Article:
“The beam had already taken effect. This time when I peeped out the window I saw the light moving between the sea and sky, just barely, but there it was. The sea was two big colors across the tide rip, and the sky one color over the town and another color higher up where the sun had been.”

“The moving beam was like a ghost. No, a ghost’s breath. And until I, alone in a strange tower, thought of it that way, it hardly seemed a thing to fear, this ghost’s breath; and then as I chanted the phrase, the very literariness of it removed the terror that for an instant had been there, and I was left with my window sill, the knocking of the escape rope, and, out beyond, a great empty.”

Former keeper Stephen Jones
Photo by Ann-Marie Trapani

Former keeper Stephen Jones at Harbor
of Refuge Lighthouse in 2004

Later that same night, Jones notes, “After supper…I washed the dishes in the sink beneath the long brass spout and watched the beam grow strong against the stronger sky, like a great propeller whirling over our head. There were nights later when, standing midwatches, I grew sufficiently hysterical to see it as some perpetually gyrating lasso that continually swung above us but never found a target suitable for release. At other times the propeller image came back, and I felt that this whirling beam alone kept us from sinking in the sea.”

Chris Mills also recalls the mesmerizing beam of the DCB-36, saying, “I always enjoyed watching the beams swing through the fog, especially from the ground directly below the towers – or even better, from the top of the lantern on Gannet Rock, New Brunswick, where the ‘spokes’ or ‘fingers’ of light showed up in the fog or illuminated insects, moths and dust in the night air.”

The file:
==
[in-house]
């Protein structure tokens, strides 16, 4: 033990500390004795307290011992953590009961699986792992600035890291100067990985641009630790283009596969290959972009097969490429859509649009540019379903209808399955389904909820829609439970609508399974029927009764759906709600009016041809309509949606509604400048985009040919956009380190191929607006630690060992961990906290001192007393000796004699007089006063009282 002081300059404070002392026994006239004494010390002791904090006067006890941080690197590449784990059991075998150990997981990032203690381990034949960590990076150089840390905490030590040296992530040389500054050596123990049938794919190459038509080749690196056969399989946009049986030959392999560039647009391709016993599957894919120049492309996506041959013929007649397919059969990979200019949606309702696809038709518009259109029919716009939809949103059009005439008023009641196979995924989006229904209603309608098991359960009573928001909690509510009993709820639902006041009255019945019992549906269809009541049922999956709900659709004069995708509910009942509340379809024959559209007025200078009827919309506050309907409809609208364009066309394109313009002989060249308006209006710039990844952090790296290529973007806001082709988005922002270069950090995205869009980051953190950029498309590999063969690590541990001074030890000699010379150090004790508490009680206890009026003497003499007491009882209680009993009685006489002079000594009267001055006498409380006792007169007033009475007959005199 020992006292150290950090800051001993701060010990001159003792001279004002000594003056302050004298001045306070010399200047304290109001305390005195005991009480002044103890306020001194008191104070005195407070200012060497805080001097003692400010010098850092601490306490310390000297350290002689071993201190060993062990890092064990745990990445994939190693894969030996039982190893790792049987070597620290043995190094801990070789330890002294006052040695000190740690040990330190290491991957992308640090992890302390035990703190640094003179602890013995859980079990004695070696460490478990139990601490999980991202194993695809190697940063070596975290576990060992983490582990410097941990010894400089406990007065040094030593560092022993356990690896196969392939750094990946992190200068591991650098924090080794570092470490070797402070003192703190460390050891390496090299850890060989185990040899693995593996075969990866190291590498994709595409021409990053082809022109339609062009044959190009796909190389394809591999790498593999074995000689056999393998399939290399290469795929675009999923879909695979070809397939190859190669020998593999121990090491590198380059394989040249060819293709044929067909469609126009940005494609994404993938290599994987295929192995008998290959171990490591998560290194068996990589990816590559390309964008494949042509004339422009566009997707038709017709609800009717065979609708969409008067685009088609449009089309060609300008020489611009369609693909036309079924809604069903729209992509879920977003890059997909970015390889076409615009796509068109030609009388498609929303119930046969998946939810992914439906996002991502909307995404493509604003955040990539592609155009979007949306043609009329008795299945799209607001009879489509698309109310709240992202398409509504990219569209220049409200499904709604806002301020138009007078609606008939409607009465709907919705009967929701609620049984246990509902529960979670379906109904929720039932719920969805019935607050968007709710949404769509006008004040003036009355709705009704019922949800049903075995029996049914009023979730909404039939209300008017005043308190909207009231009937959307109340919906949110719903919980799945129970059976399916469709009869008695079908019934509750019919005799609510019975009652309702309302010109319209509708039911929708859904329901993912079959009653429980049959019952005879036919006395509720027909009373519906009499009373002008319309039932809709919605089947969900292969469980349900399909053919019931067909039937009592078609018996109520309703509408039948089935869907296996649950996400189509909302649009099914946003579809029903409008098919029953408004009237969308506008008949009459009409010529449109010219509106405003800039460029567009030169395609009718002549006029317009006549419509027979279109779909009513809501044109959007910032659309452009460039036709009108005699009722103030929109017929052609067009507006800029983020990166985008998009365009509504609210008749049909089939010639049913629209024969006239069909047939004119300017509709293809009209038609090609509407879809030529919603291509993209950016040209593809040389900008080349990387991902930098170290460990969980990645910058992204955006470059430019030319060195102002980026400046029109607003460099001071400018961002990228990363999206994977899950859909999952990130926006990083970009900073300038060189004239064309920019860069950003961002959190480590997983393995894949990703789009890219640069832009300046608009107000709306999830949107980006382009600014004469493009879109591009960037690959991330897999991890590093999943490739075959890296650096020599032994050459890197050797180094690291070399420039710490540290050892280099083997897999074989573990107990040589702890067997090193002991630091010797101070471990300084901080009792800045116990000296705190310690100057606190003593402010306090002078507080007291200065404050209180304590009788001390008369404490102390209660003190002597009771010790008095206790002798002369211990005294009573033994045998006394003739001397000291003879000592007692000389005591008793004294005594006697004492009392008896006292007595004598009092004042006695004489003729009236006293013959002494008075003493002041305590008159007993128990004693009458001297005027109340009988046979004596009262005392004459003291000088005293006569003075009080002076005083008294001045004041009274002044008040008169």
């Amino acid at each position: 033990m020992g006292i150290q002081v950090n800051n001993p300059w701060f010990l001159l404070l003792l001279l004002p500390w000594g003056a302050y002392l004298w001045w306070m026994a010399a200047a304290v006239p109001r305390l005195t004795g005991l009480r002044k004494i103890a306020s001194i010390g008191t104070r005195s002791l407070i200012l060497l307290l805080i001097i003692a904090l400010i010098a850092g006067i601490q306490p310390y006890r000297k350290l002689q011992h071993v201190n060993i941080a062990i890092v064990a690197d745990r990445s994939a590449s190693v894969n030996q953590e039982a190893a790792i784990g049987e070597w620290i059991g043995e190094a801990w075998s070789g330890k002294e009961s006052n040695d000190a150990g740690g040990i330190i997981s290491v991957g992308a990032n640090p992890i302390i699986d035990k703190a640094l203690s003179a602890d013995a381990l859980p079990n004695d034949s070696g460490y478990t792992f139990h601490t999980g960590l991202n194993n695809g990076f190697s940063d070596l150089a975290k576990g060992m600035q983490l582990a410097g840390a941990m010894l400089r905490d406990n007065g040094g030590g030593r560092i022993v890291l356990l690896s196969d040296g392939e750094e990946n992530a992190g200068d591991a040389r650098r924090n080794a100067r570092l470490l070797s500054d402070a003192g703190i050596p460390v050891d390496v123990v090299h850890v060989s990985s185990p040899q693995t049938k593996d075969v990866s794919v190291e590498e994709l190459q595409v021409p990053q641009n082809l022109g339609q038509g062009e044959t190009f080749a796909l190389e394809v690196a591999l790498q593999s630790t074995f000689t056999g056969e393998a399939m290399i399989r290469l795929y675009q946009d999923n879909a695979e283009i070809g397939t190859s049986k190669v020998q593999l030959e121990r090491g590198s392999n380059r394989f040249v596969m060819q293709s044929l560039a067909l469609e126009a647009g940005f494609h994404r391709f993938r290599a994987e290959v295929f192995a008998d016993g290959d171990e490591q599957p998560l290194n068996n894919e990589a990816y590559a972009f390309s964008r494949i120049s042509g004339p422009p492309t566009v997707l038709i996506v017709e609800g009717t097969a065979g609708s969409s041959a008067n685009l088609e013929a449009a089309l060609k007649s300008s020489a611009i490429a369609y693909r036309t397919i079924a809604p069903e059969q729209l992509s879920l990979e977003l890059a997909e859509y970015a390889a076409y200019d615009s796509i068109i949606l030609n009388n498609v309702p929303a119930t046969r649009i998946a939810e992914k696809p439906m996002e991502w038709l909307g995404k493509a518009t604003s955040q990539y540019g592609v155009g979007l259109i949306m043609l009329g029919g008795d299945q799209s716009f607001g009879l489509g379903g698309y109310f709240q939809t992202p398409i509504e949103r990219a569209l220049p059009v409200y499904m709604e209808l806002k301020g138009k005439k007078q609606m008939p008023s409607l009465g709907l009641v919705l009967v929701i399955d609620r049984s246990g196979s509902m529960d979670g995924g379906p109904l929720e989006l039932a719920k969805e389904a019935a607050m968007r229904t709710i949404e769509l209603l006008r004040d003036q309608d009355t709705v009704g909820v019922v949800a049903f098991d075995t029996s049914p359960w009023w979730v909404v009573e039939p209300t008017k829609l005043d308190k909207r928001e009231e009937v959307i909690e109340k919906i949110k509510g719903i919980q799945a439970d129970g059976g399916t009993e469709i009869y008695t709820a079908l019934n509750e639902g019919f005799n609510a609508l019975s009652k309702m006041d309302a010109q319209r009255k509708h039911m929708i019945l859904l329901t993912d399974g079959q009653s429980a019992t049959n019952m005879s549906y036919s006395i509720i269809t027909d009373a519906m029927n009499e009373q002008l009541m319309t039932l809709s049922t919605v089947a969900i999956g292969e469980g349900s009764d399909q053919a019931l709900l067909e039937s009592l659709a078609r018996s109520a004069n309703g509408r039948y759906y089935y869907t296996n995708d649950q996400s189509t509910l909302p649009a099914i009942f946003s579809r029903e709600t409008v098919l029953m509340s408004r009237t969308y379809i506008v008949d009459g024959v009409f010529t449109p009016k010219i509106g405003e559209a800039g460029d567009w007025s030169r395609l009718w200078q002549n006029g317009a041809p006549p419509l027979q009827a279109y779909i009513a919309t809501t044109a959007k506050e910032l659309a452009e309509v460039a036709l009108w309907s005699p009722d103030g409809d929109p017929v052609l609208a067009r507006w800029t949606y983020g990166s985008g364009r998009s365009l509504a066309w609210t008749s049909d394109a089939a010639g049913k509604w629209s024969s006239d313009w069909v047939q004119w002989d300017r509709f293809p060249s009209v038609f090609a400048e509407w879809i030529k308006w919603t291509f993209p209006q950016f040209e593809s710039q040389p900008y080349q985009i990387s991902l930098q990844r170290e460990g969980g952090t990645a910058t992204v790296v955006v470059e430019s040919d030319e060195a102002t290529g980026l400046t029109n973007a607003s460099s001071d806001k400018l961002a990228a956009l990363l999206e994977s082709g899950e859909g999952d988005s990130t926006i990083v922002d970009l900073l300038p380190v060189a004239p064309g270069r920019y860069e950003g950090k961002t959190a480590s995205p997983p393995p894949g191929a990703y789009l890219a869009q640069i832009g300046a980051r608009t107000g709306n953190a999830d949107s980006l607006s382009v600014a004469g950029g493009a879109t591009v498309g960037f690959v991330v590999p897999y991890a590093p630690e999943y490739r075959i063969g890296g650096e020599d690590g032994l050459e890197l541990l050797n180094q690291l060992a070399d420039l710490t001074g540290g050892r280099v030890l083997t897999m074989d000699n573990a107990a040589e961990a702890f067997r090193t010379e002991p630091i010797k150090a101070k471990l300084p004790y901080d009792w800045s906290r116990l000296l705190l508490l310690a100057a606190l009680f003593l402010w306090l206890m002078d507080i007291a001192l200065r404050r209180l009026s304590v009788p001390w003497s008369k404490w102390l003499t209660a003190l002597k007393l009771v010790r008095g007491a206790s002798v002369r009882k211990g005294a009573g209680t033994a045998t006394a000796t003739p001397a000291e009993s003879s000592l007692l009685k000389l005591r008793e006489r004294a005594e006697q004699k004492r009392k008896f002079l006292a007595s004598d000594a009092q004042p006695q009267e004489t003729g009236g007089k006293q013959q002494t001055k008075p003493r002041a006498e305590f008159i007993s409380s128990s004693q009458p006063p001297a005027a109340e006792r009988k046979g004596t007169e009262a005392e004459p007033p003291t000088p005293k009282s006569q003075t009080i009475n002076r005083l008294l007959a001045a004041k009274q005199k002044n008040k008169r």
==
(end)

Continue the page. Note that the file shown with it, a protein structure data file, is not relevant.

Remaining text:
“Because I can remember the traditional Fresnel lenses quite well,” Mills went on to say, “I always think of the DCB as having interior optical quality. This is based in fact, as the Pyrex lenses in the DCB-36 are molded and not precision ground as they are in the traditional classical lenses.”

DCB-36 at Gannet Rock Light
Photo by Chris Mills

The beam from the DCB-36
at Gannet Rock cuts through
thick weather

“I notice even today with the soon-to-be-replaced DCB-36 on Sambro Island, Nova Scotia, that even when you’re a couple of miles from the light, the glow from the light never entirely disappears, partly because of the light that ‘spills’ from the convex lens panels on each end of the unit. I don’t remember this happening with the first order Fresnel lens at Langara Point in British Columbia, with its precision lenses, which were designed to harness, magnify and direct light so effectively.”

The DCB-36 beacons not only produced unique “seascapes of light,” they also generated a healthy dose of noise that emitted from its motor and carriage or chariot. The noise was not only ceaseless; it was of the annoying type for keepers, especially ones new to the job.